Daily digest: SOM will design the 2026 Olympic Village in Milan, a Supergraphics merch collaboration, and more

Wintering in Milan

Daily digest: SOM will design the 2026 Olympic Village in Milan, a Supergraphics merch collaboration, and more

The 2026 Milan-Cortina Olympic Village will add six new buildings to the Parco Romano site, and the entire project will be converted into housing after the games. (© SOM/Pixelflakes)

Welcome back to another Friday news roundup. As we head off into yet another sunny weekend (albeit one that, again, comes with a heat wave warning for much of the United States), here are the architecture, development, and design stories to catch up on in your downtime.

Here’s what you need to know:

SOM will lead design of the 2026 Milan-Cortina Olympic Village

Today it was revealed that Skidmore, Owings & Merrill (SOM) had beat out 27 other international teams for the chance to design the 2026 Olympic Village in Milan. The village development is part of the ongoing Porta Romana railway yard revitalization and will be completely reused after the Winter Olympics are completed. While Diller Scofidio + Renfro revealed a master plan for the site at Parco Romano in April, it appears SOM will handle the actual design details. The so-called “self-sustaining neighborhood,” according to an announcement from the firm, will include new parks, the repurposing of two existing structures already on site, and six new residential buildings, all linked by communal terraces, sky bridges, and a porous streetscape.

After the games, the buildings will be repurposed to hold student and affordable housing, while at ground level, bars, restaurants, and space for a farmers’ market is planned.

Catastrophic flooding in Central Europe is washing away homes and roads

Europe is currently being battered by catastrophic rain and floods, with houses and infrastructure totally washed away from Germany to Belgium to Switzerland. In Germany alone thousands have already been left homeless, hundreds are presumed missing, and nearly 100 are confirmed dead. Footage from the hardest-hit areas shows roads that have been completely subsumed by sinkholes and cars buried in rubble. Entire villages are now unaccounted for across Central and Western Europe and support from E.U. member states is pouring in as rescuers continue to evacuate survivors and pour through the rubble.

H/t to the New York Times

Supergraphics designer Barbara Stauffacher Solomon releases a new merchandise collaboration

Barbara Stauffacher Solomon, the creator of the eye-catching, geometric Supergraphics style that most famously adorns the Sea Ranch on the Northern California coast, is still going strong and creating at 92. Yesterday, Stauffacher Solomon and artist and filmmaker Gary Huswit revealed “the Supergraphics collection,” a limited-time collaboration that places Sea Ranch Supergraphics symbols on tees and totes. The collection is only available to purchase through July 29.

H/t to Fast Company

Disney is building a new campus in Orlando

Disney is reportedly relocating 2,000 of its employees from its headquarters in California to southeast Orlando, where it plans on building out a new campus. The move is to Lake Nona, a master-planned community, and will entail building a new central HQ for the area over the next 18 months, but a final location, project size, and architect have yet to be announced. Although 2,000 employees seems like a lot, it’s only 5 percent of Disney’s current California workforce.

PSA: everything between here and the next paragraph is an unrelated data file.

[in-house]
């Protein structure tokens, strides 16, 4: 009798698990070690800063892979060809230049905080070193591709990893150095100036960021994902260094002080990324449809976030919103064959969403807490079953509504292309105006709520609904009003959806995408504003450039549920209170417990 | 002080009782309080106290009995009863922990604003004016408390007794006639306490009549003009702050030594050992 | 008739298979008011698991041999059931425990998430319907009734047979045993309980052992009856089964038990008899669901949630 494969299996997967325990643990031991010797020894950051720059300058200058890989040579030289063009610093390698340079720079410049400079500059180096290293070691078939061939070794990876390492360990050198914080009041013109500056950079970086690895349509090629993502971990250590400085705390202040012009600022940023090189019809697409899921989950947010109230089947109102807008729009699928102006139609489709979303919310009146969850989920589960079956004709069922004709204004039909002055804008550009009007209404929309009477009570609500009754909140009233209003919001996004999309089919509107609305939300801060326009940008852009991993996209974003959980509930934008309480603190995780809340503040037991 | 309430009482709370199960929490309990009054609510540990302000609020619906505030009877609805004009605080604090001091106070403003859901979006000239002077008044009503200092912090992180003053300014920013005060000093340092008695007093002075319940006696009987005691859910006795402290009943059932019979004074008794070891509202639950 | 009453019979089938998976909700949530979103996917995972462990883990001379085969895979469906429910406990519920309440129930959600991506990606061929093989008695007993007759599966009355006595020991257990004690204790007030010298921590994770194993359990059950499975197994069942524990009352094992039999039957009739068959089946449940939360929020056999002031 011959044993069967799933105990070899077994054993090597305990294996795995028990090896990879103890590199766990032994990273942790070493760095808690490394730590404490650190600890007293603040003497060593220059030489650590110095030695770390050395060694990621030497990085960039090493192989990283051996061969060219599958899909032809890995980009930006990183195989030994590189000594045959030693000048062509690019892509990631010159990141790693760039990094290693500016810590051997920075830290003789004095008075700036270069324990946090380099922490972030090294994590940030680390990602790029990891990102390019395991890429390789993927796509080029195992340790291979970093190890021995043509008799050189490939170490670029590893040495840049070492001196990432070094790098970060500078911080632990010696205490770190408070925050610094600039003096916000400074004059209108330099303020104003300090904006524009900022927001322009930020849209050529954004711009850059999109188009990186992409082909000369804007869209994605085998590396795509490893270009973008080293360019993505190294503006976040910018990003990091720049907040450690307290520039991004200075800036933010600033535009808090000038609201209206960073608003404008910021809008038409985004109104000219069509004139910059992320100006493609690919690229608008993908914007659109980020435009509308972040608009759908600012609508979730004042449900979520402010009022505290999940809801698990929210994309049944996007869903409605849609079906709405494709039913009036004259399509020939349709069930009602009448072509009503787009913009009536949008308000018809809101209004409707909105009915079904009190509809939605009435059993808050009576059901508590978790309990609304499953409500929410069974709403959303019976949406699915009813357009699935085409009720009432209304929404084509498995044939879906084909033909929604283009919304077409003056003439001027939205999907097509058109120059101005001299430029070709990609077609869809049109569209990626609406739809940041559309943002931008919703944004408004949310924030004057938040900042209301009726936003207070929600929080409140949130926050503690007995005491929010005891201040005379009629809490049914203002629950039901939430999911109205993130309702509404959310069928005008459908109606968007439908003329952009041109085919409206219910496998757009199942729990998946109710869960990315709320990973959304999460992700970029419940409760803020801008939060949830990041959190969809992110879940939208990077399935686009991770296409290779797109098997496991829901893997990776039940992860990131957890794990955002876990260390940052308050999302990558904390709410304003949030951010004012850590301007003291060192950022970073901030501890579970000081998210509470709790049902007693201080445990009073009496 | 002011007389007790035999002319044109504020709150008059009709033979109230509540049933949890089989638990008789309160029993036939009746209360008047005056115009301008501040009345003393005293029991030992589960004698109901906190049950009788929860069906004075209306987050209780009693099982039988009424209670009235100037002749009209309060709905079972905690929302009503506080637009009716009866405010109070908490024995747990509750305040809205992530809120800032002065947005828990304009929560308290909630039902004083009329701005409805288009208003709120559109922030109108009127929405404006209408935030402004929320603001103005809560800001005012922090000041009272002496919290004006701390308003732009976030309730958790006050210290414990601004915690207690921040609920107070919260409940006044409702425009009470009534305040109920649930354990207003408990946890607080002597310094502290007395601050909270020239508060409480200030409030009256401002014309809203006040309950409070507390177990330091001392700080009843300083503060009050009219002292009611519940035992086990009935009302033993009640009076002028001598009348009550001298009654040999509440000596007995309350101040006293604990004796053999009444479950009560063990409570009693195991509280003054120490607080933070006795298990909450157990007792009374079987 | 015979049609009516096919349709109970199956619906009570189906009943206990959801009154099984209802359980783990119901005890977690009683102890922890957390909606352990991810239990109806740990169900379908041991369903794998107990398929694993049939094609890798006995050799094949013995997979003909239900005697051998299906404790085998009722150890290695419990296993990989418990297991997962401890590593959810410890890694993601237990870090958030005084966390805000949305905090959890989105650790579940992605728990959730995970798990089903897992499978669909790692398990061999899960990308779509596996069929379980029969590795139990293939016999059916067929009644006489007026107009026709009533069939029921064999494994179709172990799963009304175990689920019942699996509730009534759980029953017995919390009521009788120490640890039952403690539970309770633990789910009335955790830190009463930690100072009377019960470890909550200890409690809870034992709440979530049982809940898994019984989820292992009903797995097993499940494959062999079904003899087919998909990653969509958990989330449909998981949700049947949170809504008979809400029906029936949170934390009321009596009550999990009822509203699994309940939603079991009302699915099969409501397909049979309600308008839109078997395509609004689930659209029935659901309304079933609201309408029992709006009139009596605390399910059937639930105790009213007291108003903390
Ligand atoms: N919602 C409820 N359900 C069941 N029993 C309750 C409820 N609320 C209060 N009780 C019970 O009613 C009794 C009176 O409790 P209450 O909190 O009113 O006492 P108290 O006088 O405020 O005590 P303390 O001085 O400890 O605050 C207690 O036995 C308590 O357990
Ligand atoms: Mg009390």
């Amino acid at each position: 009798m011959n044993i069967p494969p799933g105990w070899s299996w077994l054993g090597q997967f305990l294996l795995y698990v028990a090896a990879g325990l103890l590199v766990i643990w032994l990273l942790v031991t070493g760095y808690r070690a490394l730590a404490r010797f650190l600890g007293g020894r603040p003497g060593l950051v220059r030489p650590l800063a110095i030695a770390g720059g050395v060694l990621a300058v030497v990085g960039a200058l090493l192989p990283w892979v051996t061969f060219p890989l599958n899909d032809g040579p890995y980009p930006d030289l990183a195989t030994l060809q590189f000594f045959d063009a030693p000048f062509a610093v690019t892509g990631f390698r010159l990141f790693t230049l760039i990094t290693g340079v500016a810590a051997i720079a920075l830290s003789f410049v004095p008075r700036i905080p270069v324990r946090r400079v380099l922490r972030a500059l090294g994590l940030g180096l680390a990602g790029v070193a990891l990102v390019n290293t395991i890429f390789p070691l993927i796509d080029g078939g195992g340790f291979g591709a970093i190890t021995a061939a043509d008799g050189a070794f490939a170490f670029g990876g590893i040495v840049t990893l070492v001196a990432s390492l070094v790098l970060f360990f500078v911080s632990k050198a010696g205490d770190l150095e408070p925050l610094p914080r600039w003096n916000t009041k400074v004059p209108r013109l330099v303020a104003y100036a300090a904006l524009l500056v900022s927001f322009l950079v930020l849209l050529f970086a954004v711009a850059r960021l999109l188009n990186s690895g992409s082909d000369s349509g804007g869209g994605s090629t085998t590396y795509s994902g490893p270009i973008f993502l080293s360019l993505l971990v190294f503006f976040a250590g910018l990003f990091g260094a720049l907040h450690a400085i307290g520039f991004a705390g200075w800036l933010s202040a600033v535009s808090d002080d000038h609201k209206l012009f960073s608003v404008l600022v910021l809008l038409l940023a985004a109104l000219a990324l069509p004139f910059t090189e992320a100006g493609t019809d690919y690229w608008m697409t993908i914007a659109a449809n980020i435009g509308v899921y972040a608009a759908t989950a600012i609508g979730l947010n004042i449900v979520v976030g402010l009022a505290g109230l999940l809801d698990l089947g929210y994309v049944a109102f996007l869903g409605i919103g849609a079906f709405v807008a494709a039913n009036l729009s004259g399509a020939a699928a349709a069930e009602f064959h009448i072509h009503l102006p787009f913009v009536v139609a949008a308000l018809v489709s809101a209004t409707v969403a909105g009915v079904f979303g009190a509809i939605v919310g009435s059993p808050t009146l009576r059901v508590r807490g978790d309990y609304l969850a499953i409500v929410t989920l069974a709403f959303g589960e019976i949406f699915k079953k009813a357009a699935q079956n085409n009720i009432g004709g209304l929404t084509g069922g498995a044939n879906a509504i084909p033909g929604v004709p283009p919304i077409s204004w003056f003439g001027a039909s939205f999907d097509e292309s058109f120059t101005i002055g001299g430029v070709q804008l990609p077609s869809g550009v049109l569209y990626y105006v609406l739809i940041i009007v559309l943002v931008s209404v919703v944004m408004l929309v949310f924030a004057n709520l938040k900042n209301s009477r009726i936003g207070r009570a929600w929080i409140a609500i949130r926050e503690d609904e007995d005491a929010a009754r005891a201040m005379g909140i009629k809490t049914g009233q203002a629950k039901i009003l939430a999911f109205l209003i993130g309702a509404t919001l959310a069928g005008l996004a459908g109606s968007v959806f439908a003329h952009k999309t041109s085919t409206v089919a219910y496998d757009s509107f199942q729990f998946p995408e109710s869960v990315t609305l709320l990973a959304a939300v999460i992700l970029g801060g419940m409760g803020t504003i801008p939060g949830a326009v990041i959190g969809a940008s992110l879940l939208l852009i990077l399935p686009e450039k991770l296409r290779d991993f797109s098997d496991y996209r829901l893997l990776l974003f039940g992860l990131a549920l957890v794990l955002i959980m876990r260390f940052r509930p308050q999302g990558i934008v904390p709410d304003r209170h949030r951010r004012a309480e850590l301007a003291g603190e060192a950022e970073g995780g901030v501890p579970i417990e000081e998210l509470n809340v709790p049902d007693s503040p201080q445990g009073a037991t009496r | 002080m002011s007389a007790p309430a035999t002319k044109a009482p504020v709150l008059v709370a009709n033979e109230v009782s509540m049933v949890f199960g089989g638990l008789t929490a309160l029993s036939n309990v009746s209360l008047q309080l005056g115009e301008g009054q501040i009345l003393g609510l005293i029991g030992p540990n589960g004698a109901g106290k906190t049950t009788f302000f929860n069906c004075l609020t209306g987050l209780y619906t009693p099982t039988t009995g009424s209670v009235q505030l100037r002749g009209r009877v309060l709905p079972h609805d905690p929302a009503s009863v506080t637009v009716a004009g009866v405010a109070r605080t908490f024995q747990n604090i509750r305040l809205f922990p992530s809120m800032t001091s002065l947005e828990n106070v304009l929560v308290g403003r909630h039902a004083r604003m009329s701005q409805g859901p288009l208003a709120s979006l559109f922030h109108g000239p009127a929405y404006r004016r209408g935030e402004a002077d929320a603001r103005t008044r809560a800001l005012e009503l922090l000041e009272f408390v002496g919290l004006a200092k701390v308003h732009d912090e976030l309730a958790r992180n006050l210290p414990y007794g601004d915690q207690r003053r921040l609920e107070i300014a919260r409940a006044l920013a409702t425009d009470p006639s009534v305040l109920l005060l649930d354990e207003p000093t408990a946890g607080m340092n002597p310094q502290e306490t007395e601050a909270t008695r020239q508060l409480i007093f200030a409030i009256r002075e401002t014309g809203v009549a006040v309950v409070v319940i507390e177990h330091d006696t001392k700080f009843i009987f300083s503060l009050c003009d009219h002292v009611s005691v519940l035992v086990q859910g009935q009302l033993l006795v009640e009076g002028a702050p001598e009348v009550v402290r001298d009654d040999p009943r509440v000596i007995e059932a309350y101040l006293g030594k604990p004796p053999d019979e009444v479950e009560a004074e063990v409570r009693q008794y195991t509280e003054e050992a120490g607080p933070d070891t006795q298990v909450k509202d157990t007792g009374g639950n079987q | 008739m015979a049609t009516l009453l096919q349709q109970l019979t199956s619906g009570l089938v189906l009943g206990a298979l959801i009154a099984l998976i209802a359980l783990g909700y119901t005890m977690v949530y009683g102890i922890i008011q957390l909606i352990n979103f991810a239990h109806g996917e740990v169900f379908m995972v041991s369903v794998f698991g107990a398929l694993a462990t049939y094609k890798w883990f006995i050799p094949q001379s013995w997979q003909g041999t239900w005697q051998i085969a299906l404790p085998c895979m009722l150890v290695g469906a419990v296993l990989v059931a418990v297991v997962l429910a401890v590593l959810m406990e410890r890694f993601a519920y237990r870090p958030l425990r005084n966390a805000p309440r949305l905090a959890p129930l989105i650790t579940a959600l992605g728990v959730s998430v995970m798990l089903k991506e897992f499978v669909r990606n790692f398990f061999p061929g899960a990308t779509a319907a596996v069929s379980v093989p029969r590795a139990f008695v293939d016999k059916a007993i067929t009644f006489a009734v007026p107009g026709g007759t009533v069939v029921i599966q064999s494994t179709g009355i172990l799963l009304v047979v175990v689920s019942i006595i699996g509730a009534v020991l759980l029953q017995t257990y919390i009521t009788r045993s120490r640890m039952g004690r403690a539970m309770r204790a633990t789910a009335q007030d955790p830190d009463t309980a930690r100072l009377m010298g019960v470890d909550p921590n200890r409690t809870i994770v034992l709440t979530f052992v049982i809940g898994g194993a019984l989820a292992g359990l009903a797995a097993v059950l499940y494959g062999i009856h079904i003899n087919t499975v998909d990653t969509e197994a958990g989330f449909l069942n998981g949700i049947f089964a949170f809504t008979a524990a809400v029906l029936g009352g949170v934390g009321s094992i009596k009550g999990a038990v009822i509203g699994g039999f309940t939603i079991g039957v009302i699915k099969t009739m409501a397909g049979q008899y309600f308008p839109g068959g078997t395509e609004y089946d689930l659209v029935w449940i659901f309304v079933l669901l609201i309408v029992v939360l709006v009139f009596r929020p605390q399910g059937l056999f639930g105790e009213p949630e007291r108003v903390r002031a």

H/t to the Orlando Business Journal

Washington, D.C., will also ramp up building inspections after Surfside tower collapse

Cities across America are ramping up inspections after the June 24 collapse of Champlain Towers South outside of Miami—Jersey City announced plans to introduce legislation to increase the frequency of structural and facade inspections on Wednesday—and now Washington, D.C., is the latest to do so. The D.C. Department of Consumer and Regulatory Affairs announced it would be reviewing all projects by developer 10Square Development (an apartment building of theirs recently collapsed while under construction) and mandated contractors must notify D.C. authorities when repairing unsafe conditions.

H/t to Planetizen

New York City is pushing to speed up congestion pricing implementation

New York Governor Andrew Cuomo’s plan to implement a first-in-the-nation congestion pricing scheme in Manhattan has been slow-rolled for the last two years by the federal government, and now city officials are pushing the MTA to move faster and implement congestion pricing next year. To that end, Mayor Bill de Blasio has said he’ll name his representative to the six-person board responsible for guiding the project. For their part, however, the MTA fired back on claims it wasn’t moving fast enough, telling Gothamist that they’re already working with United States Secretary of Transportation Pete Buttigieg to implement the plan. When it goes into effect, the plan will toll vehicles entering Manhattan below 60th Street and adding new fees to for-hire vehicles, with $1 billion of the money raised annually going towards the beleaguered subway system.

H/t to Gothamist